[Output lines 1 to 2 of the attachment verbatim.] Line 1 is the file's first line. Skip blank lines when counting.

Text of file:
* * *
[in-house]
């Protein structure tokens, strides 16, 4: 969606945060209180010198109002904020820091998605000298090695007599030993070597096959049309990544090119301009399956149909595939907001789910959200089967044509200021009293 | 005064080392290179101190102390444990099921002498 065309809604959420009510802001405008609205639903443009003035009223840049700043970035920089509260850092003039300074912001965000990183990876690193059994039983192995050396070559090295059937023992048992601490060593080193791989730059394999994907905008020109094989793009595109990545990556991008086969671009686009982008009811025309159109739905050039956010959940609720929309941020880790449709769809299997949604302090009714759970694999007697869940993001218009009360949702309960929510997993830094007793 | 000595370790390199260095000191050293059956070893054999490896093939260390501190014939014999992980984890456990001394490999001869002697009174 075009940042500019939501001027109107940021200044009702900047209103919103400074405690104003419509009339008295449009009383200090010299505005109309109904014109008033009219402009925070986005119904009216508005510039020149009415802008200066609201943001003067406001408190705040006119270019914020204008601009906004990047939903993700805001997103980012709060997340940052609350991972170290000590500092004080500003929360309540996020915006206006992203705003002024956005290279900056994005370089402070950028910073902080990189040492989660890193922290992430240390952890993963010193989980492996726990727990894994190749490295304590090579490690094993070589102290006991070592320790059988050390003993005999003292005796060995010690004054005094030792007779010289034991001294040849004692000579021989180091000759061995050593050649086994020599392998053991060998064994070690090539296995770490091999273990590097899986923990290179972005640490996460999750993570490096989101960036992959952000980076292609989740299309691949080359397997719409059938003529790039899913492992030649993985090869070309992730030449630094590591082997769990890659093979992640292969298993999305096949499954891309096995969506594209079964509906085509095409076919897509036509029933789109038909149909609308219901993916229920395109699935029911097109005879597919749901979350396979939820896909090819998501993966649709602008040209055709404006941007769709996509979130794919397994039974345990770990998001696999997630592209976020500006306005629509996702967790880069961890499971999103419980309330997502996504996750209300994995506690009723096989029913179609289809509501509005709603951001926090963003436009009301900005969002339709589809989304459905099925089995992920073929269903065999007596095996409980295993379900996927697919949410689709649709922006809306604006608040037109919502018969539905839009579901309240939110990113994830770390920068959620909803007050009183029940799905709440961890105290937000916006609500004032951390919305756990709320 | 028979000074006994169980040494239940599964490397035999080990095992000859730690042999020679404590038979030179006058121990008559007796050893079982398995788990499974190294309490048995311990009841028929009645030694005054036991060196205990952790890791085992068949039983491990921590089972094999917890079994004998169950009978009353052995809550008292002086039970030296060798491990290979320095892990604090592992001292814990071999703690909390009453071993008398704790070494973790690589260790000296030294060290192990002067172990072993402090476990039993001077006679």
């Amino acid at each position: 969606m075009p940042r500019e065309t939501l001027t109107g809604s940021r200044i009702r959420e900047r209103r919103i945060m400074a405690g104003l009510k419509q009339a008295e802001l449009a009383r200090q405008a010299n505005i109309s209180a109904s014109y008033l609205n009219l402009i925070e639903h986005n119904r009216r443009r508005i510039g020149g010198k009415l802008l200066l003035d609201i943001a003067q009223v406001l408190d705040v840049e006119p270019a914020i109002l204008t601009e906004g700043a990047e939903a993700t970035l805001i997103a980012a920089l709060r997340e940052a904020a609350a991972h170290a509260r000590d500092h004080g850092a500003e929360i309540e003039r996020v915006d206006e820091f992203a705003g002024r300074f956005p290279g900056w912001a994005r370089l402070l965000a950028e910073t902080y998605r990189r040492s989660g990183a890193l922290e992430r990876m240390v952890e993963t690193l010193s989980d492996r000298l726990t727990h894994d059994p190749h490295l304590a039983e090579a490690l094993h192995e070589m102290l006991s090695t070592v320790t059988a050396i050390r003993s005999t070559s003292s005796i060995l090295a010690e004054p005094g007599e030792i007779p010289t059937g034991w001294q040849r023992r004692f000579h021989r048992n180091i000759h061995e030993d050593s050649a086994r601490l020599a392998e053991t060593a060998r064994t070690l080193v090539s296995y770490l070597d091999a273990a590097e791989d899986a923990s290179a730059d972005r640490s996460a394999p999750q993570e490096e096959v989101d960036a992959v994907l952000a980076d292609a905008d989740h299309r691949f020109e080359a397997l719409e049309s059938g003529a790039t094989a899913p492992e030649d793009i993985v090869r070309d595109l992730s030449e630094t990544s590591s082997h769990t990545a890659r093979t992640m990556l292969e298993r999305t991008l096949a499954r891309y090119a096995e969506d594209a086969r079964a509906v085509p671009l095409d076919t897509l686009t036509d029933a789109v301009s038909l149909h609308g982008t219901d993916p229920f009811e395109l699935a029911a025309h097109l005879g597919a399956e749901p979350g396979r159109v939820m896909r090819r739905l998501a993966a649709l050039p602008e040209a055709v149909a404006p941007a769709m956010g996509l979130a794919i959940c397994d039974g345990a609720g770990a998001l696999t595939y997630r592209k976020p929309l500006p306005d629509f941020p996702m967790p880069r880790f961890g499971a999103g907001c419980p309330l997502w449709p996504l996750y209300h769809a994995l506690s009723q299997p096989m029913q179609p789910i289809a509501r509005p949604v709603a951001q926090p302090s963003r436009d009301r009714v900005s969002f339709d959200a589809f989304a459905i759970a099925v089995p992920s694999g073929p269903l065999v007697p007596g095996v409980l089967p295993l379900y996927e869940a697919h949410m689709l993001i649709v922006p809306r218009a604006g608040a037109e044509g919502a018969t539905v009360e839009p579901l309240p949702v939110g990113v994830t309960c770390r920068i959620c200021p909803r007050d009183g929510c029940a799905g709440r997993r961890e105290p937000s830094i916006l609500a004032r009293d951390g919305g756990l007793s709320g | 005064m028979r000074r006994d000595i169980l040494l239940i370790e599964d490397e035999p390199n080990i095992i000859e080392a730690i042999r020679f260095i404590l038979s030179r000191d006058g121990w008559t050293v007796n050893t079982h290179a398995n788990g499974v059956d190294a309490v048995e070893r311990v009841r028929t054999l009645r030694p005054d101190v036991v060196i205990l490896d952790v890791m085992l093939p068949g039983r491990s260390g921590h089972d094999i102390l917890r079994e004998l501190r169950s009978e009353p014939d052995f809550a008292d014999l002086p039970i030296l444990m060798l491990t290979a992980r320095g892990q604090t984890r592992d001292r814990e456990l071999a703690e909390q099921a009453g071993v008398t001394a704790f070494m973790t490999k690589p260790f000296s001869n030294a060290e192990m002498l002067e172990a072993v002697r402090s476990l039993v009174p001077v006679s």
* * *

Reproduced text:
[in-house]
């Protein structure tokens, strides 16, 4: 969606945060209180010198109002904020820091998605000298090695007599030993070597096959049309990544090119301009399956149909595939907001789910959200089967044509200021009293 | 005064080392290179101190102390444990099921002498 065309809604959420009510802001405008609205639903443009003035009223840049700043970035920089509260850092003039300074912001965000990183990876690193059994039983192995050396070559090295059937023992048992601490060593080193791989730059394999994907905008020109094989793009595109990545990556991008086969671009686009982008009811025309159109739905050039956010959940609720929309941020880790449709769809299997949604302090009714759970694999007697869940993001218009009360949702309960929510997993830094007793 | 000595370790390199260095000191050293059956070893054999490896093939260390501190014939014999992980984890456990001394490999001869002697009174 075009940042500019939501001027109107940021200044009702900047209103919103400074405690104003419509009339008295449009009383200090010299505005109309109904014109008033009219402009925070986005119904009216508005510039020149009415802008200066609201943001003067406001408190705040006119270019914020204008601009906004990047939903993700805001997103980012709060997340940052609350991972170290000590500092004080500003929360309540996020915006206006992203705003002024956005290279900056994005370089402070950028910073902080990189040492989660890193922290992430240390952890993963010193989980492996726990727990894994190749490295304590090579490690094993070589102290006991070592320790059988050390003993005999003292005796060995010690004054005094030792007779010289034991001294040849004692000579021989180091000759061995050593050649086994020599392998053991060998064994070690090539296995770490091999273990590097899986923990290179972005640490996460999750993570490096989101960036992959952000980076292609989740299309691949080359397997719409059938003529790039899913492992030649993985090869070309992730030449630094590591082997769990890659093979992640292969298993999305096949499954891309096995969506594209079964509906085509095409076919897509036509029933789109038909149909609308219901993916229920395109699935029911097109005879597919749901979350396979939820896909090819998501993966649709602008040209055709404006941007769709996509979130794919397994039974345990770990998001696999997630592209976020500006306005629509996702967790880069961890499971999103419980309330997502996504996750209300994995506690009723096989029913179609289809509501509005709603951001926090963003436009009301900005969002339709589809989304459905099925089995992920073929269903065999007596095996409980295993379900996927697919949410689709649709922006809306604006608040037109919502018969539905839009579901309240939110990113994830770390920068959620909803007050009183029940799905709440961890105290937000916006609500004032951390919305756990709320 | 028979000074006994169980040494239940599964490397035999080990095992000859730690042999020679404590038979030179006058121990008559007796050893079982398995788990499974190294309490048995311990009841028929009645030694005054036991060196205990952790890791085992068949039983491990921590089972094999917890079994004998169950009978009353052995809550008292002086039970030296060798491990290979320095892990604090592992001292814990071999703690909390009453071993008398704790070494973790690589260790000296030294060290192990002067172990072993402090476990039993001077006679």